Anterograde memory disturbances typically resolve within 2 weeks. Global cognitive functioning is unchanged or improved within 3 to 6 months compared with baseline—the latter perhaps a function of improved depression. Retrograde amnesia‚ both autobiographical and impersonal‚ is a particular concern. The ability to retrieve historical or factual information seems to return to baseline within 6 months‚ but evidence is inconclusive about personal memory. Autobiographical memory is harder to measure and verify and can be influenced by depression and comorbid preexisting cognitive disorders. The reports of loss of autobiographical information are sobering.10‚16 It is a potential adverse effect that patients and their families seem to fear most. Retrograde amnesia with ECT appears to be more problematic than anterograde amnesia. ECT produces deficits in both autobiographical and impersonal memory‚ but both improve after an ECT course. However‚ some patients are left with residual deficits. Retrograde amnesia is worse with BL ECT and sine wave stimuli; the extent of retrograde deficits does not significantly correlate with clinical improvement; and measurement is complicated by self-report‚ which correlates better with therapeutic outcome than more objective measures.48 A seminal study by Lisanby and associates4 attempted to tease apart the differential effects on autobiographical and impersonal memory. For the cognitive assessments‚ patients with major depression were randomized to RUL or BL ECT (each at either low or high stimulus energy). The researchers created the Personal and Impersonal Memory Test (PIMT) to elicit memories of events 4 years before assessment and to rate each personal event for its salience. The PIMT was administered to affected individuals and controls at baseline‚ during the week after ECT‚ and at 2month follow-up. The authors noted that it had been thought that ECT had its most negative impact on autobiographical memory. In contrast‚ they found that deficits were greatest and most persistent for impersonal memory (knowledge about the world and public events)‚ recent events compared with distant ones‚ and less salient events. As expected‚ BL ECT produced more profound deficits‚ especially for impersonal events (P < .001). Sackeim and colleagues5 also found that BL ECT caused more severe and persisting retrograde amnesia 6 months after acute treatment. OTHER ADVERSE EFFECTS Common adverse effects can include headache (including precipitation of migraine headaches)‚ musculoskeletal discomfort (including jaw pain and exacerbation of temporomandibular joint problems)‚ and nausea. There is a risk of injury to teeth and tongue laceration if they are not adequately protected by a bite block. Cardiovascular adverse effects include bradycardia‚ tachycardia‚ and hypertension. Infrequent but serious complications include postictal agitation or emergence delirium‚ takotsubo cardiomyopathy (catecholamine release causes myocardial stunning and a reversible cardiomyopathy)‚ prolonged seizures‚ and status epilepticus.49 Rarer still is rupture of the bladder.50‚51 The choice of anesthetic agent (eg‚ methohexital‚ propofol‚ ketamine‚ etomidate‚ remifentanil) can have a differential impact on adverse effects such as nausea and cardiovascular events without necessarily reducing efficacy.52-55 The choice of anesthetic can also influence seizure threshold and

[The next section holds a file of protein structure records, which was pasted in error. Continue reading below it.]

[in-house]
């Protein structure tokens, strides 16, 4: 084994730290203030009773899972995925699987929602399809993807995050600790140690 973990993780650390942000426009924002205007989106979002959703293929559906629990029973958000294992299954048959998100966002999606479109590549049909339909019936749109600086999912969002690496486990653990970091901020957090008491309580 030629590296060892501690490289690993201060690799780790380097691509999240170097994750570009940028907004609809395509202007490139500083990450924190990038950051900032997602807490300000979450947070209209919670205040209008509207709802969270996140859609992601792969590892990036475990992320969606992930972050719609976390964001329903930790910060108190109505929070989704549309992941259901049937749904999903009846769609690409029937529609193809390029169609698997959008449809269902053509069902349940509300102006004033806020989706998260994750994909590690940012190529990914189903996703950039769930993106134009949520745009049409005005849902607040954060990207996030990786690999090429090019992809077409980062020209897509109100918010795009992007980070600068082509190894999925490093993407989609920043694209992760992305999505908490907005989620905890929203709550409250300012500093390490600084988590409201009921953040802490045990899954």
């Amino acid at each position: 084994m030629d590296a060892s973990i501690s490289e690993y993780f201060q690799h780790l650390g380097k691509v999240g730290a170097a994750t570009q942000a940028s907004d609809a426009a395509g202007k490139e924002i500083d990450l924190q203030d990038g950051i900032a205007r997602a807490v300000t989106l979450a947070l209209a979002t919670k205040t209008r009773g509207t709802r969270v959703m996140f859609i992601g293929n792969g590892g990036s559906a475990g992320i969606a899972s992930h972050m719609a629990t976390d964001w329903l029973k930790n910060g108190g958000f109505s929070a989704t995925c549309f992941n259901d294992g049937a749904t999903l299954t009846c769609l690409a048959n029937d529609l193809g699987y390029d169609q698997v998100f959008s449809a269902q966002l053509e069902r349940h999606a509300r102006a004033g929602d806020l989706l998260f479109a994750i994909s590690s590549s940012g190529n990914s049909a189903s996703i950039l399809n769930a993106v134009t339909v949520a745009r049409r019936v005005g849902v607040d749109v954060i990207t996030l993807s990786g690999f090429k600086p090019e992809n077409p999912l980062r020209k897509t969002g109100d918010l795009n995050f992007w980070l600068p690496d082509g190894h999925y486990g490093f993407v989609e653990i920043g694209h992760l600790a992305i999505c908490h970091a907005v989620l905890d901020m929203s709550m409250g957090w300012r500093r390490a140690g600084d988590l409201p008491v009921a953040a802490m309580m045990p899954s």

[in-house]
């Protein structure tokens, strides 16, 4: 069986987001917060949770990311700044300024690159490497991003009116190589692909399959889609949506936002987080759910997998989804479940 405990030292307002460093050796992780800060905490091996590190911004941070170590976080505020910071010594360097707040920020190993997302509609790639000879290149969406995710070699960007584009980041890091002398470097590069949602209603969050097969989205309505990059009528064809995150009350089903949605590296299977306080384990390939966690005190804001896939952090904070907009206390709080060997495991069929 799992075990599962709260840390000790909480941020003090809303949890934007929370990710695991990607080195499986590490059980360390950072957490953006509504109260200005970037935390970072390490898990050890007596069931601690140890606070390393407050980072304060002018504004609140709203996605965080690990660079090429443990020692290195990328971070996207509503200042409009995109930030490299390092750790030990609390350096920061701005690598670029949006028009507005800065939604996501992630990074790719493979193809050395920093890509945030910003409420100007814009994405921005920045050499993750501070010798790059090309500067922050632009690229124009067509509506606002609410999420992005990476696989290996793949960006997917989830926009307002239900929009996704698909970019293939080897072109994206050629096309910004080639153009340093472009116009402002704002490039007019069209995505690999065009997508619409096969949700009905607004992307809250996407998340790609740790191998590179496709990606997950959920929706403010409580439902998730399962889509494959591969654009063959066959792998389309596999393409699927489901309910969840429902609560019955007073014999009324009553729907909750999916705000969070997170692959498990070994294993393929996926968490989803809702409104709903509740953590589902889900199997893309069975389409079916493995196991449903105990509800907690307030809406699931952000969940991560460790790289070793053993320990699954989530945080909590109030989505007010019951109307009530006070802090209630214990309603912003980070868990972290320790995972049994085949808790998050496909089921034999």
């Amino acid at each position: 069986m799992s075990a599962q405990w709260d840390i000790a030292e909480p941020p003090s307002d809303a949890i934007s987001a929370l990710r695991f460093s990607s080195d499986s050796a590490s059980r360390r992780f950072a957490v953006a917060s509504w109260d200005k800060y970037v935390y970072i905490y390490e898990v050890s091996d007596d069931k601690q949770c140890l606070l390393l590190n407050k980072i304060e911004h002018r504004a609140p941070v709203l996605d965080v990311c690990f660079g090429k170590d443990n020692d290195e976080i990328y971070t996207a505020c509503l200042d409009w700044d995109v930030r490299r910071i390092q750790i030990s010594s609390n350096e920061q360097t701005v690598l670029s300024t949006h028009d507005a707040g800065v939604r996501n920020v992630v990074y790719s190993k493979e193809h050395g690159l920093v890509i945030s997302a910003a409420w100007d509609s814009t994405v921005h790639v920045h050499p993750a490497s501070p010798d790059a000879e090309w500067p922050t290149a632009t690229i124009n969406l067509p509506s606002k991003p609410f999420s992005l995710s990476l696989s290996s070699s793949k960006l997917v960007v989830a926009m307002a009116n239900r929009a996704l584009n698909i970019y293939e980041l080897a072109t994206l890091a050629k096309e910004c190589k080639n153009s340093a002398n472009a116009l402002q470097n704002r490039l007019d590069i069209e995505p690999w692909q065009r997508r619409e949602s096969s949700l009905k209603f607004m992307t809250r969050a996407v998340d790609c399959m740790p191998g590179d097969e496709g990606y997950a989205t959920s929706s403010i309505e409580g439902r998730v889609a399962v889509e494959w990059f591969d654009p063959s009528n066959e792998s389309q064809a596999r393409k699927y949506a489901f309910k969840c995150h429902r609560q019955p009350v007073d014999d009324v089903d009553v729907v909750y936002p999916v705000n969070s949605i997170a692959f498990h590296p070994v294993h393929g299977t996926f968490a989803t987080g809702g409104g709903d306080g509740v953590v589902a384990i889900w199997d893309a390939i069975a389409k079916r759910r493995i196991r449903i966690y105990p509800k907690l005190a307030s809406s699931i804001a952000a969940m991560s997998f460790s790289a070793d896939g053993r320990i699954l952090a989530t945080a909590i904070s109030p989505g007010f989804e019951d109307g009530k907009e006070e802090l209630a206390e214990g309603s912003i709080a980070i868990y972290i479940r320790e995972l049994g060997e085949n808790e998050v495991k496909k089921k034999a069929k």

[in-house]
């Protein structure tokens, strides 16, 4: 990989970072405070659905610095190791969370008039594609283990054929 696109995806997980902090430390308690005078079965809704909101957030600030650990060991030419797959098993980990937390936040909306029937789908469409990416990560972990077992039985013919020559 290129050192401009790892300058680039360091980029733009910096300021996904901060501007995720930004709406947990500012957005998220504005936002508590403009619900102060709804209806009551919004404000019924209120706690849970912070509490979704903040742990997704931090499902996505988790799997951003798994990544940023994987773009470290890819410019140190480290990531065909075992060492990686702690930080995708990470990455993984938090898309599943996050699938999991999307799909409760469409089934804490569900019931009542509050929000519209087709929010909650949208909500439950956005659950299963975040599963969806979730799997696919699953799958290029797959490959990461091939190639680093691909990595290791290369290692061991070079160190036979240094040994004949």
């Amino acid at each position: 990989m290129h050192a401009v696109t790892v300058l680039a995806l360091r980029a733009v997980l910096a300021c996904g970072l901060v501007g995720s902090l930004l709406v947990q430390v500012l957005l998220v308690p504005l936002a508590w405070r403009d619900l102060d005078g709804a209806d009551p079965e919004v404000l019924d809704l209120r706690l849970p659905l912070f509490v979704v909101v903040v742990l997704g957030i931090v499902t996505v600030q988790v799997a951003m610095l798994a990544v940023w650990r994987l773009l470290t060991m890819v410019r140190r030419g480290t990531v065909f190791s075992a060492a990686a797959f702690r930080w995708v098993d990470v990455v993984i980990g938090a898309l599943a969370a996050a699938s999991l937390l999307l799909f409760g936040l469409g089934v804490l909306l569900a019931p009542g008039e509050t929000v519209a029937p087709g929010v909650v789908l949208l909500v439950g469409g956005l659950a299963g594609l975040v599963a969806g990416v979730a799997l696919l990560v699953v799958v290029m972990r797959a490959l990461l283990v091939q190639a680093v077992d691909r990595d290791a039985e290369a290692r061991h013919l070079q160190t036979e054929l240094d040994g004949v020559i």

seizure length‚ which becomes an issue when it is difficult to induce an adequate seizure in patients with high seizure thresholds. If stimulus energy can be lowered‚ cognitive adverse effects ma y be minimized. IMPROVING OUTCOMES The FDA review10 estimated an ECT response rate of 78% but found its impact limited to the acute phase of less than 4 weeks. Efforts made to improve ECT outcomes include increasing seizure length with hyperventilation‚ intravenous caffeine‚ and switching anesthetic agents.56‚57 However‚ seizure length may not correlate with clinical outcome. The choice of anesthetic agent may have differential effects on cognition. These effects may be a function of impact on seizure threshold‚ because lowering seizure threshold allows for less stimulus energy to induce a seizure‚ less energy to stay above seizure threshold‚ and perhaps fewer treatments as a result of this improved efficiency. Some patients get switched to BL placement‚ which is associated with more cognitive adverse effects‚ primarily because of an issue with seizure threshold and seizure length. This is an important consideration if high-dose (either titrated or fixeddose) RUL ECT can approach the clinical efficacy of BL ECT.9‚18 Ketamine has garnered interest as an anesthetic agent‚ an antidepressant in its own right‚ and a cognitive enhancer with improved short-term memory after ECT.58 Although more research is needed‚ combining ECT with antidepressants may improve outcomes in some patients. Sackeim and colleagues59 undertook a prospective‚ triple-masked‚ placebo-controlled study of patients who were randomized to nortriptyline‚ venlafaxine‚ or placebo during high -dose RUL or moderate-dose BL ECT. The patients who received concomitant nortriptyline and venlafaxine had improved remission rates without an increase in adverse effects (analysis of covariance [ANCOVA] on post-ECT Hamilton Depression scores‚ intent-to-treat F2308 = 3.44; P = .03 and completers F2242 = 2.88; P = .06; log-linear analyses on remission rates‚ intent-to-treat P = .04 and completers P = .02). Nortriptyline improved remission rates by about 15% and had a slight cognitive advantage (except for measures of retrograde amnesia‚ all other measured cognitive adverse effects were reduced with nortriptyline). Venlafaxine also improved ECT outcomes‚ although less so than nortriptyline‚ with a range of no impact to modestly negative impact on cognition. The combination of ECT and psychotherapy is also worthy of further investigation because patients frequently have comorbidities that are not amenable to ECT.60 The data for pharmacological attempts to reduce cognitive adverse effects are limited and inconsistent‚ although they are promising for the cholinesterase inhibitors.61 With the use of cholinesterase inhibitors‚ initial concerns about drug-drug interaction with succinylcholine that could prolong paralysis; precipitate bradycardia‚ cardiac arrhythmias‚ and asystole; or prolong seizures have not been wi dely reported.62 The study of neuroprotective agents in ECT is intricate because the mechanisms for ECT-mediated cognitive adverse effects are poorly understood; clinical trials are methodologically challenging; and a wide range of tools are needed to assess short- and long-term‚ subjective and objective‚ and anterograde and retrograde (autobiographical and impersonal) cognitive deficits.61